Pittsburgh mayoral candidates reaching out to core voters

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Nearing the last week of the mayoral primary, the main candidates for Pittsburgh's top job focused on getting their core voters to the May 21 polls, while racing to multiple events across the city.

Former state Auditor General Jack Wagner held a rally on the North Side with other fellow veterans in a bid to contact 10,000 military voters and their families. City Councilman Bill Peduto hopscotched from the East End to the South Hills and back, meeting voters and pushing back against attack ads funded by Mayor Luke Ravenstahl. Fellow Democrat and state Rep. Jake Wheatley had a full day of voter outreach scheduled.

Mr. Wagner, 65, has for the first time made his Vietnam War service central to his campaign, featuring it in a television ad and a citywide mailer. On Saturday about 60 veterans joined him for a rally at the hibiscus-shaped Vietnam Veterans Monument on the North Shore, which Mr. Wagner helped dedicate while a city councilman in November 1987.

Speakers from former Steelers running back Rocky Bleier to the president of the monument fund, T.J. McGarvey, extolled Mr. Wagner's military time and said it, plus two decades working in Harrisburg, prepared him to best lead the city. "Yes, Jack was in the service, but I would strongly suggest he never left the service," Mr. McGarvey said.

Mr. Wagner has long been rather stiff in public but was remarkably at ease -- and at times passionate -- addressing his fellow veterans, some of whom he had known since joining the Marine Corps as a teenager. He said he wished to follow the example of other former Vietnam vets -- naming Tom Ridge, the former Republican governor, and Jack Murtha, the late Democratic congressman -- in bringing the lessons of war back to government.

Being in the military, he said, teaches one how to "do things and do them right, do them with integrity, do them with professionalism and do them working together. That's what leadership is about and that's what the opportunity is here today in terms of electing a mayor."

Dan Pultz of Allegheny West, chairman of the Veterans for Wagner committee, is overseeing efforts to distribute 200 packets to fellow vets, each containing 50 phone numbers of city voters with military ties, with hopes of reaching 10,000 voters before primary day.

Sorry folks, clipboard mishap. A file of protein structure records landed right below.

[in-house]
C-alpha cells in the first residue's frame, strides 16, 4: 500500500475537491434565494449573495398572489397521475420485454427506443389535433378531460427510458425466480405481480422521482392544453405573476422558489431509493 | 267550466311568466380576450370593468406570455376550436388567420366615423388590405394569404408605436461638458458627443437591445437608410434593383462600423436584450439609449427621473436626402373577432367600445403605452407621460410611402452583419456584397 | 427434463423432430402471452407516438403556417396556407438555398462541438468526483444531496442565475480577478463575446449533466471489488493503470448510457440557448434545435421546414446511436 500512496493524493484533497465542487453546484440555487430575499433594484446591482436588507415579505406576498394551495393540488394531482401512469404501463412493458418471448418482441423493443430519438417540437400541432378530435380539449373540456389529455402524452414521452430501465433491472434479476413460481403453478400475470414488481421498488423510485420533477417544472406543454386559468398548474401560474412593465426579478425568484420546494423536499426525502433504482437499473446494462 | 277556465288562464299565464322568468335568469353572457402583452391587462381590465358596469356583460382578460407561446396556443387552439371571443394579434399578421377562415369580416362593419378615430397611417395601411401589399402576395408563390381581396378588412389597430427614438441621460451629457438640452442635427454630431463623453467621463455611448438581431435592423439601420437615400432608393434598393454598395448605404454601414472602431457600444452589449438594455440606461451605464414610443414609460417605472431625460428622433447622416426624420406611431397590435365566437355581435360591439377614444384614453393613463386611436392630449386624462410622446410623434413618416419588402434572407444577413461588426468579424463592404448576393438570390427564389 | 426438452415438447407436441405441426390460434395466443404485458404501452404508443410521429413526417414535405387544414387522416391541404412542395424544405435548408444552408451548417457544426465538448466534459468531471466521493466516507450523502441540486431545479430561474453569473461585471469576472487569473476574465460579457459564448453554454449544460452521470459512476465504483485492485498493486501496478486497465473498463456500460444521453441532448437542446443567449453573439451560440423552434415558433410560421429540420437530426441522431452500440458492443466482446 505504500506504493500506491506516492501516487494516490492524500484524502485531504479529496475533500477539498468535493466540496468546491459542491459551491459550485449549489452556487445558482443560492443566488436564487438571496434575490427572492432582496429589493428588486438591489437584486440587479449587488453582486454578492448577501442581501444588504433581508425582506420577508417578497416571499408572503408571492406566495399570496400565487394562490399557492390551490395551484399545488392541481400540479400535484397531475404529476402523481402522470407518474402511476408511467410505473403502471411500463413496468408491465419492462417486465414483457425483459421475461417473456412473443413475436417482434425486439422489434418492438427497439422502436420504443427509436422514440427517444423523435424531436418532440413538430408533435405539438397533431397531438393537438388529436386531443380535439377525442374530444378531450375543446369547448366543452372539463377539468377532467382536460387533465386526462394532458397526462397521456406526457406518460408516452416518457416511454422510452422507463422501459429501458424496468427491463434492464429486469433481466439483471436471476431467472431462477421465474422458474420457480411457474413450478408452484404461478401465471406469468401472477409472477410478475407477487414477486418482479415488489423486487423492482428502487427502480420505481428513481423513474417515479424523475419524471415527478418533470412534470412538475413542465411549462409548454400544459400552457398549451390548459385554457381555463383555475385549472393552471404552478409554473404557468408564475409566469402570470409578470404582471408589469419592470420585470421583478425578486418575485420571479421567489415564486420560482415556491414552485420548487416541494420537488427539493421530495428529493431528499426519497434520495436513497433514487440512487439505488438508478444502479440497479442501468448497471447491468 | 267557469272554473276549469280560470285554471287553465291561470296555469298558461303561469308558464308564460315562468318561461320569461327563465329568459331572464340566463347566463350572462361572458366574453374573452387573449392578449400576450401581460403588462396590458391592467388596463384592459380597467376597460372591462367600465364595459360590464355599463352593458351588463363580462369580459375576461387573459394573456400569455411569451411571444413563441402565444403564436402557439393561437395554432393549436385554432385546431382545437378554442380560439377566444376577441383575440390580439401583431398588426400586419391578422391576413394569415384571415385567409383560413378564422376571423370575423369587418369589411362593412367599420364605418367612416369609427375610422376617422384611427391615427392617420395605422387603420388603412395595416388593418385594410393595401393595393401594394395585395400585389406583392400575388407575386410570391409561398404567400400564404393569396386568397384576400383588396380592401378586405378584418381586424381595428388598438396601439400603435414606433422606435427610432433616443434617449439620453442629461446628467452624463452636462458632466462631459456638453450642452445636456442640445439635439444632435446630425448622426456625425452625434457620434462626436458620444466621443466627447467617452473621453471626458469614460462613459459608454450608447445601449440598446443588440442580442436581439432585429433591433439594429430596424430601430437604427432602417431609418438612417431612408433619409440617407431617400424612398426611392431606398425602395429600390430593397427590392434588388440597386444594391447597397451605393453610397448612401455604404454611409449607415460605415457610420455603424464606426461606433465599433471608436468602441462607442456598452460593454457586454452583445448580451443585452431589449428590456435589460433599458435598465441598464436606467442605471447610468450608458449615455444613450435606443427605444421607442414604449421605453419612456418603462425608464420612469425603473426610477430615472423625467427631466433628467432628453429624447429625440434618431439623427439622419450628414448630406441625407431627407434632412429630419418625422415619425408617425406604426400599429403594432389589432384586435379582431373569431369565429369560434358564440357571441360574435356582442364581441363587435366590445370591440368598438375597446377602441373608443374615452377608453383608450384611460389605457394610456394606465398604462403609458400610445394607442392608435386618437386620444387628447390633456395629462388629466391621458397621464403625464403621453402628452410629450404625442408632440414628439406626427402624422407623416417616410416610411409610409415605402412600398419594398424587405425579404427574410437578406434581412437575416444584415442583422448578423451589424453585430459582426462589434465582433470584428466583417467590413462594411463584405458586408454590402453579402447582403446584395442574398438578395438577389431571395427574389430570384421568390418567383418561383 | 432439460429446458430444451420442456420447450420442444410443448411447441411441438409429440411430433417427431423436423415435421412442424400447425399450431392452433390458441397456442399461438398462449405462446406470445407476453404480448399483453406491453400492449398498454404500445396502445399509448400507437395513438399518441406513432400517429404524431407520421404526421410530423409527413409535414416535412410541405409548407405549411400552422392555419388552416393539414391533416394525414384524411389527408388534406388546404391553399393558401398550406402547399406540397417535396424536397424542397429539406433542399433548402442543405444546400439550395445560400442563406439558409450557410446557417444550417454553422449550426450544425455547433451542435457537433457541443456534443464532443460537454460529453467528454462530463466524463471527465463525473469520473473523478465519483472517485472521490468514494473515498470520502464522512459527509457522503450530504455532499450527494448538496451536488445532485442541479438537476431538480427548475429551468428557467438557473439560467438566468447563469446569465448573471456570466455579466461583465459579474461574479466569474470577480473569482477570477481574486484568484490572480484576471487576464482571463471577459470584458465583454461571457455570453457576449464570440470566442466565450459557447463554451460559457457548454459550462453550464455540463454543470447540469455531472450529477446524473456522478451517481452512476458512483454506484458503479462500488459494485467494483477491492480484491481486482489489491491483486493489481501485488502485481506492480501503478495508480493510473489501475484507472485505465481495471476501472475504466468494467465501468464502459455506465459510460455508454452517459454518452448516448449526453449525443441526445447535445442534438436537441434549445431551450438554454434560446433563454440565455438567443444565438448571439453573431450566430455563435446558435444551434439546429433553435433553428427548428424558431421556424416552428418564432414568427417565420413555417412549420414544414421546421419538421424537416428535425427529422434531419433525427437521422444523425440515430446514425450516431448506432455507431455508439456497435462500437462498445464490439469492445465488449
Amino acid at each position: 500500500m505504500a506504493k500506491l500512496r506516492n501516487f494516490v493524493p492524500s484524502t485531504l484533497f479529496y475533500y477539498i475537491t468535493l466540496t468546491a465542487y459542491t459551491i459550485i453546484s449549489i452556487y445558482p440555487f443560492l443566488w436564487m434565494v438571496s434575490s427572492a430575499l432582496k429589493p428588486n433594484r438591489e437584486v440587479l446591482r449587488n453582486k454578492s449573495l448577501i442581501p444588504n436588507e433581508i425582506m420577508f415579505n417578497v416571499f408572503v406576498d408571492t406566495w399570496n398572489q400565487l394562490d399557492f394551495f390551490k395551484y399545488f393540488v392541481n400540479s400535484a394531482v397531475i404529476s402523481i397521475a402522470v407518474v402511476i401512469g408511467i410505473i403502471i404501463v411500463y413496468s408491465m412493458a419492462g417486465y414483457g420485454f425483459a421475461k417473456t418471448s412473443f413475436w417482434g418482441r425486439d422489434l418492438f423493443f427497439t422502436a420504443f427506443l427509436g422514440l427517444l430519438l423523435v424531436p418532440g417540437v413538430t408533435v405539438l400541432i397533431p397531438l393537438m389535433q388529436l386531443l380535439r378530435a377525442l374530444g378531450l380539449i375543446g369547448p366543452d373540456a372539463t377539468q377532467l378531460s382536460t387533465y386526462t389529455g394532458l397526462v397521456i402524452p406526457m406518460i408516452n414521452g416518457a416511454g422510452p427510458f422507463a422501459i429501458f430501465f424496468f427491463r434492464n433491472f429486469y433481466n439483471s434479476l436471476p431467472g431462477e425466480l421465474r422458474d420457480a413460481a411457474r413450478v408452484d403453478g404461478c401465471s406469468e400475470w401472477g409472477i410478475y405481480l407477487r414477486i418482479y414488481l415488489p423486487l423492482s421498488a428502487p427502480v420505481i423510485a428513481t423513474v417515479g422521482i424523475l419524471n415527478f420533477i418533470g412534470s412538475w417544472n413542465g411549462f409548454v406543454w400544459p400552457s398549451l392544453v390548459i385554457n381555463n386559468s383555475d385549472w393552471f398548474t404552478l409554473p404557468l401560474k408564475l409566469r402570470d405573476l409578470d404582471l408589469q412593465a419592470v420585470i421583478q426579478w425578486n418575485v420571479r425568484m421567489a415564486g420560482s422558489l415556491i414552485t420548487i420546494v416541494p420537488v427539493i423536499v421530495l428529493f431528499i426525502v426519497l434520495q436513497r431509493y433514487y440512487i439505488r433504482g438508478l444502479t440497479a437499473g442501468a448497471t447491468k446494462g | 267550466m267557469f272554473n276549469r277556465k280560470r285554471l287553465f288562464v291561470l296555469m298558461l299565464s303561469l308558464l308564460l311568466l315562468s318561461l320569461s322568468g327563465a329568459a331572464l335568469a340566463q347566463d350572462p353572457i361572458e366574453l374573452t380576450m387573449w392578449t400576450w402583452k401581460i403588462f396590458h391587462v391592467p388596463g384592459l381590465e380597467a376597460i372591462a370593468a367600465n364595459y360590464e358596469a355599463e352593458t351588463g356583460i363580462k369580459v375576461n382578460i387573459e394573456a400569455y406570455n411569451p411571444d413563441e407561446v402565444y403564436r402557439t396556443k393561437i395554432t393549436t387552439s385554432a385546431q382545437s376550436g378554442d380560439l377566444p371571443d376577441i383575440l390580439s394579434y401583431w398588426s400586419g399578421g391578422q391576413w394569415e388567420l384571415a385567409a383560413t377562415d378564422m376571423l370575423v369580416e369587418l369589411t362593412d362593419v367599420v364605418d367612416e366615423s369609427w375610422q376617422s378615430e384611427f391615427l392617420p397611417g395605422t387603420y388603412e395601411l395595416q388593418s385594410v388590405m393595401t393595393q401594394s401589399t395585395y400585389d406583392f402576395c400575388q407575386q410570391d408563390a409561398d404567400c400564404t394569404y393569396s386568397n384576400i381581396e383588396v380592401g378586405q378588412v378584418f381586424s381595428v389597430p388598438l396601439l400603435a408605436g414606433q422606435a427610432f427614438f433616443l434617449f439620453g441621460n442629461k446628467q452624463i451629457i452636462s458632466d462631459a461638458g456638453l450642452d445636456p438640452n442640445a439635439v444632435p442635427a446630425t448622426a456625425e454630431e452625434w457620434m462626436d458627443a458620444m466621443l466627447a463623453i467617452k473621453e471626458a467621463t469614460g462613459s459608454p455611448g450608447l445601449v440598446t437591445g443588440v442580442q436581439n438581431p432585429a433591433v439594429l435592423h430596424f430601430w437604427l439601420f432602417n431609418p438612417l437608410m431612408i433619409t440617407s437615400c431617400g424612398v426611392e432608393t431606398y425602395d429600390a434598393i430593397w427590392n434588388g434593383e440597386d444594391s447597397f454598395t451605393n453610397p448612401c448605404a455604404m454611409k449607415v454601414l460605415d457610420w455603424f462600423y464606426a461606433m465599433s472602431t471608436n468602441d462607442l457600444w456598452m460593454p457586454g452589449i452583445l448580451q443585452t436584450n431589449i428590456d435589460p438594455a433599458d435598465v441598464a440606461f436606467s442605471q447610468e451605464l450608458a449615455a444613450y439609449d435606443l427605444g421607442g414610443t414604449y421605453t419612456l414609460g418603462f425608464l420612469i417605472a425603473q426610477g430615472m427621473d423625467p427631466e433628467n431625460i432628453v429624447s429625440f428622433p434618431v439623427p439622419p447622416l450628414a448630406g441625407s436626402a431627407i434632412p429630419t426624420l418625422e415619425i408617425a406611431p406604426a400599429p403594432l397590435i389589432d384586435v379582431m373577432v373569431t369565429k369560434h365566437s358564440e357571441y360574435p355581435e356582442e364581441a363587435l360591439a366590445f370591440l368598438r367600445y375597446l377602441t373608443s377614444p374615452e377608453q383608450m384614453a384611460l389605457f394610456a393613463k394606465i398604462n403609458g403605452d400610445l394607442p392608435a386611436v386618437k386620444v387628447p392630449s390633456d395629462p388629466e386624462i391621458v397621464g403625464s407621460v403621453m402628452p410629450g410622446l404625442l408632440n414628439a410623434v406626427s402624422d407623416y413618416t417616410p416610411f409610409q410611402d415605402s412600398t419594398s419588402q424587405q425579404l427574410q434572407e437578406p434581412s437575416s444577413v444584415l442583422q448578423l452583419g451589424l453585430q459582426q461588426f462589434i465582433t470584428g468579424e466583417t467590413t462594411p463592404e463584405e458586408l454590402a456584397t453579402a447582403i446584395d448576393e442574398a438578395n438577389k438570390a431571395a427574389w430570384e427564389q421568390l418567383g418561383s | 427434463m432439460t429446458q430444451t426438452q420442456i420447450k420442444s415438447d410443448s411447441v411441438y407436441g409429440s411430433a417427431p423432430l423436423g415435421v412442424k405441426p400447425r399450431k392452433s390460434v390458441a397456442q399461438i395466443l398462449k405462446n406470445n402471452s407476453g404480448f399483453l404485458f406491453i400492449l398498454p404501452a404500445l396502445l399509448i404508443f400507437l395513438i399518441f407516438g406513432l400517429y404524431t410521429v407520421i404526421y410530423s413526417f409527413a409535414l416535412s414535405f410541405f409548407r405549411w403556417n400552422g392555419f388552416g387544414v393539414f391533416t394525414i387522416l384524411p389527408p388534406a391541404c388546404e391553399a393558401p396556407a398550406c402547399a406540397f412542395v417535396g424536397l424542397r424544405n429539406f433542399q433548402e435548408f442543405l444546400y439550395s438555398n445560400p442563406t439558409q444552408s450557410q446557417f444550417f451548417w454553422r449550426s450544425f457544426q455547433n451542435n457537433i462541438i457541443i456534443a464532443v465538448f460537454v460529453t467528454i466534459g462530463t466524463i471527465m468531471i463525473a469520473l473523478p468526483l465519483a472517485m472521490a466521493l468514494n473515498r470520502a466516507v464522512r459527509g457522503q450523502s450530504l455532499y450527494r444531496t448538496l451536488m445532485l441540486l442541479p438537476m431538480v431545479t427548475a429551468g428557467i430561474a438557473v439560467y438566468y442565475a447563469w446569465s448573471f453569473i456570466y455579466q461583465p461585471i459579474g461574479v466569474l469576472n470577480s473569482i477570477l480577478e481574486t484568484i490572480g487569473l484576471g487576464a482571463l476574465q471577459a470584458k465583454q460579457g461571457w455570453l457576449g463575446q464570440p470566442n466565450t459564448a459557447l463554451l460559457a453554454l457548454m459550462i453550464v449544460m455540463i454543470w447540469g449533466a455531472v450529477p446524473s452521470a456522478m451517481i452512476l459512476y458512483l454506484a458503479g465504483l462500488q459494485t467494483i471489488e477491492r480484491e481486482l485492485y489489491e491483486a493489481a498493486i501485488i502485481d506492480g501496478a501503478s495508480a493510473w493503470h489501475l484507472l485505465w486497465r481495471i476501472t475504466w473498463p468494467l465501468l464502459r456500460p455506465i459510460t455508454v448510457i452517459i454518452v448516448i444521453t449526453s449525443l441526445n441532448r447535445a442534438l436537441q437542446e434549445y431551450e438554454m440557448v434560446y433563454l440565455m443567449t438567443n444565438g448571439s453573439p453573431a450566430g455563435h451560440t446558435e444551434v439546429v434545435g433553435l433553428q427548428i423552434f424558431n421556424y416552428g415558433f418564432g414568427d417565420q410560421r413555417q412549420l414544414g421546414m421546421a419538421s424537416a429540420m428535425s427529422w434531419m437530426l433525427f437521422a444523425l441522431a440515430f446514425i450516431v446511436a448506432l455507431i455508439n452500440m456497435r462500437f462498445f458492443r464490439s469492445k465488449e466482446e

The Peduto campaign has long been data-driven -- in its policy proposals, its interaction with voters and its get-out-the-vote efforts -- and the last several days of the primary race are no different.

After attending a Mother's Day rally against gun violence at a Baptist church in East Liberty and a street fair in Friendship, he and a campaign staffer scrambled across the city to Carrick to knock on prospective voter doors. But not just any doors: Ten days away from an election is a bit late to start courting all voters, so his campaign had lists of addresses known to be either supporting him or undecided. Even though most houses on hilly Kirk Avenue are owned by Democrats, if they were judged to be firmly supporting Wagner or Wheatley, their doors were skipped.

The primary is expected to be a close one and Mr. Peduto, 48, underscored that in his messages to voters, urging them to call him personally if they had questions about attacks on his record aired in commercials by Mr. Ravenstahl and Mr. Wagner.

"All this stuff on TV is the goofiness of politics," he told a young mother of four. "Give me a chance to address it. All of it is factually incorrect."

To another woman he said, "If you're thinking 'I would have voted for you but' [the negative ads], give me an opportunity to talk to you directly and earn your vote."

He was accompanied on his walk by District 4 city Councilwoman Natalia Rudiak -- who is also on the May 21 ballot against challenger Johnny Lee, a high school sports radio announcer and retired postal worker -- and Kirk Avenue block watch captain Donna Williams.

She is supporting the councilman for mayor, Ms. Williams said, because "we don't need somebody who is a yes-man or owes anybody any favors. We need somebody who cares about us as much as we care about our streets too."

Mr. Peduto would then travel to Lincoln-Lemington, back south to a car cruise in Beechview, back to a football banquet in Homewood and then to a "DJs for Peduto" rally in East Liberty.

Mr. Wheatley had a similar schedule, going to a run in Mount Washington, the anti-gun rally in East Liberty, a senior center in the Hill District and a Black Political Empowerment Project event in the North Side. Efforts to join him on the trail were unsuccessful.

Polls and fundraising showed Mr. Wheatley running third among the three main Democrats in the race but his fundraising got a boost early this month when Mr. Ravenstahl donated him $10,000.

Sheraden activist A.J. Richardson is also on the ballot.

After his veterans rally, Mr. Wagner ended the day with a fundraiser in the South Side.

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Tim McNulty: tmcnulty@post-gazette.com or 412-263-1581. Follow the Early Returns blog at earlyreturns.post-gazette.com or Twitter at @EarlyReturns.


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